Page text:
A 38-YEAR-OLD MAN was brought into our emergency department (ED) after driving his motorcycle at high speed into a tree. The patient, who hadn’t been wearing a helmet, was thrown 30 feet. When EMS arrived, the patient was unresponsive, with his right arm in the air. En route, the patient regained consciousness; he appeared intoxicated and became combative.
The patient was evaluated in the ED and his vital signs were normal. His right arm was abducted and over his head (FIGURE 1). He reported significant pain with palpation and attempts at range of motion. We were unable to place the patient’s arm at his side. Other than some minor abrasions, the patient appeared to have no other injuries.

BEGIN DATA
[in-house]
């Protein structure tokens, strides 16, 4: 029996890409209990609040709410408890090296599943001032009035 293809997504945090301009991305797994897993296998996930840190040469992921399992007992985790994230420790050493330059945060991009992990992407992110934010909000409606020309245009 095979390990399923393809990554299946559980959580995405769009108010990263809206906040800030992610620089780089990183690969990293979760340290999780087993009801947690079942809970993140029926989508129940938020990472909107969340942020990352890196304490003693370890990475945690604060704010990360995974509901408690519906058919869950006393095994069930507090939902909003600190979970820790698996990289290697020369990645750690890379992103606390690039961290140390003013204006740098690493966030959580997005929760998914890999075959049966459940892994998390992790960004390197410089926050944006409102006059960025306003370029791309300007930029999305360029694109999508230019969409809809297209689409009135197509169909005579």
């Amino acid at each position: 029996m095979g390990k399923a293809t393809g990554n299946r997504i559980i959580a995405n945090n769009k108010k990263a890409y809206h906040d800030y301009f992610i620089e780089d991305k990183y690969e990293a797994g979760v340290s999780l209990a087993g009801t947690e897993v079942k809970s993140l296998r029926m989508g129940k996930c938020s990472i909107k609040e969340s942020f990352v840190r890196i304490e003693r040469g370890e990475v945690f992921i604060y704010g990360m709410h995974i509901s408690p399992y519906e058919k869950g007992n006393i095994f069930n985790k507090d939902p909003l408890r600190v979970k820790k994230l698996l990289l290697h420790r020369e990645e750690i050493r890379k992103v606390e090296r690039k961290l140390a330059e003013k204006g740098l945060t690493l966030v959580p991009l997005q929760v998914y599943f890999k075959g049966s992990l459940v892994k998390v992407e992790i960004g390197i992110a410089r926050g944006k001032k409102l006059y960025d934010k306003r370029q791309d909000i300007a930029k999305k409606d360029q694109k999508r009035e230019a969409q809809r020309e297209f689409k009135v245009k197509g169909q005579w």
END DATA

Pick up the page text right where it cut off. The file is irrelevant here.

FIGURE 1Right upper extremity on presentation
Routine laboratory tests showed an alcohol level of 0.175 g/dL and urine toxicology was positive for benzodiazepines and tetrahydrocannabinol. A focused assessment with sonography in trauma (FAST) exam was negative. We ordered a right shoulder x-ray and a chest x-ray.
WHAT IS YOUR DIAGNOSIS?
HOW WOULD YOU TREAT THIS PATIENT?